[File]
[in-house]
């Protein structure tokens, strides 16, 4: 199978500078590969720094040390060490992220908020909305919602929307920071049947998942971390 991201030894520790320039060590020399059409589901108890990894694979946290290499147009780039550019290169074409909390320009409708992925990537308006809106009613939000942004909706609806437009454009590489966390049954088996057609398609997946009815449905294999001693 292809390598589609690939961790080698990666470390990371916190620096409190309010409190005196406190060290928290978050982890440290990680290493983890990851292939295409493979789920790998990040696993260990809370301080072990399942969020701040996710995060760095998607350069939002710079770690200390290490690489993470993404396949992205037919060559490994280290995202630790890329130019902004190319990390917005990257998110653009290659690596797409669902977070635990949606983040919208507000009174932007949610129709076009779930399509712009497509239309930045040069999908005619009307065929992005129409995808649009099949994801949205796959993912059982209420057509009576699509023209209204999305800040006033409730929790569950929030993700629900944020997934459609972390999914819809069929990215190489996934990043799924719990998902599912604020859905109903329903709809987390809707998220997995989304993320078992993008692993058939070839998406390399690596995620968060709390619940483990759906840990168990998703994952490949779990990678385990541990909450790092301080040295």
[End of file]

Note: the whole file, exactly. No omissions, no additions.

[in-house]
């Protein structure tokens, strides 16, 4: 199978500078590969720094040390060490992220908020909305919602929307920071049947998942971390 991201030894520790320039060590020399059409589901108890990894694979946290290499147009780039550019290169074409909390320009409708992925990537308006809106009613939000942004909706609806437009454009590489966390049954088996057609398609997946009815449905294999001693 292809390598589609690939961790080698990666470390990371916190620096409190309010409190005196406190060290928290978050982890440290990680290493983890990851292939295409493979789920790998990040696993260990809370301080072990399942969020701040996710995060760095998607350069939002710079770690200390290490690489993470993404396949992205037919060559490994280290995202630790890329130019902004190319990390917005990257998110653009290659690596797409669902977070635990949606983040919208507000009174932007949610129709076009779930399509712009497509239309930045040069999908005619009307065929992005129409995808649009099949994801949205796959993912059982209420057509009576699509023209209204999305800040006033409730929790569950929030993700629900944020997934459609972390999914819809069929990215190489996934990043799924719990998902599912604020859905109903329903709809987390809707998220997995989304993320078992993008692993058939070839998406390399690596995620968060709390619940483990759906840990168990998703994952490949779990990678385990541990909450790092301080040295």